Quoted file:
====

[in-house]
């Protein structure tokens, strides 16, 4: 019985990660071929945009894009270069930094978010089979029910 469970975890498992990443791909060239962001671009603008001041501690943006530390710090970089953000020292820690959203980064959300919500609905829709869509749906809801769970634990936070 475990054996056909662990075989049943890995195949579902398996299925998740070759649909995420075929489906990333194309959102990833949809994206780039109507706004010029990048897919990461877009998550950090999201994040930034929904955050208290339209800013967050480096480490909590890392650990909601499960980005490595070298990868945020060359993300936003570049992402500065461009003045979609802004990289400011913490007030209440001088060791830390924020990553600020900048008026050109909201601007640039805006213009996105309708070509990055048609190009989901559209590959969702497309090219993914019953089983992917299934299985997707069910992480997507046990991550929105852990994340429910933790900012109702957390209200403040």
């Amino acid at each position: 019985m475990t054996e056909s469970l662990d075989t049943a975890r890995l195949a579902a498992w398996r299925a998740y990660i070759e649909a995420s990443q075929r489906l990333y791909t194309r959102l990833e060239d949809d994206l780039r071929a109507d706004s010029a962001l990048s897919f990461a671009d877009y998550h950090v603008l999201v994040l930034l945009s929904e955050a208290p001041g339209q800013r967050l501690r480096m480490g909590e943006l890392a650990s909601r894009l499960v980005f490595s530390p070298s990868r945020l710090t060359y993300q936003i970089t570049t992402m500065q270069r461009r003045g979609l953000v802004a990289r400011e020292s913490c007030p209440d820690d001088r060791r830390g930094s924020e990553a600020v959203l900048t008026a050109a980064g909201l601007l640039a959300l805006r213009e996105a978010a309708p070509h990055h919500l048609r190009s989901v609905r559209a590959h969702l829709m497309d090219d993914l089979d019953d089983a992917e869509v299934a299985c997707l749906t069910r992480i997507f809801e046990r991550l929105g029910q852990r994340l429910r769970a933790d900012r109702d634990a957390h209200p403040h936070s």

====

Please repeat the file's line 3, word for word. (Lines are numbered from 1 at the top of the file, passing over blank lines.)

């Amino acid at each position: 019985m475990t054996e056909s469970l662990d075989t049943a975890r890995l195949a579902a498992w398996r299925a998740y990660i070759e649909a995420s990443q075929r489906l990333y791909t194309r959102l990833e060239d949809d994206l780039r071929a109507d706004s010029a962001l990048s897919f990461a671009d877009y998550h950090v603008l999201v994040l930034l945009s929904e955050a208290p001041g339209q800013r967050l501690r480096m480490g909590e943006l890392a650990s909601r894009l499960v980005f490595s530390p070298s990868r945020l710090t060359y993300q936003i970089t570049t992402m500065q270069r461009r003045g979609l953000v802004a990289r400011e020292s913490c007030p209440d820690d001088r060791r830390g930094s924020e990553a600020v959203l900048t008026a050109a980064g909201l601007l640039a959300l805006r213009e996105a978010a309708p070509h990055h919500l048609r190009s989901v609905r559209a590959h969702l829709m497309d090219d993914l089979d019953d089983a992917e869509v299934a299985c997707l749906t069910r992480i997507f809801e046990r991550l929105g029910q852990r994340l429910r769970a933790d900012r109702d634990a957390h209200p403040h936070s």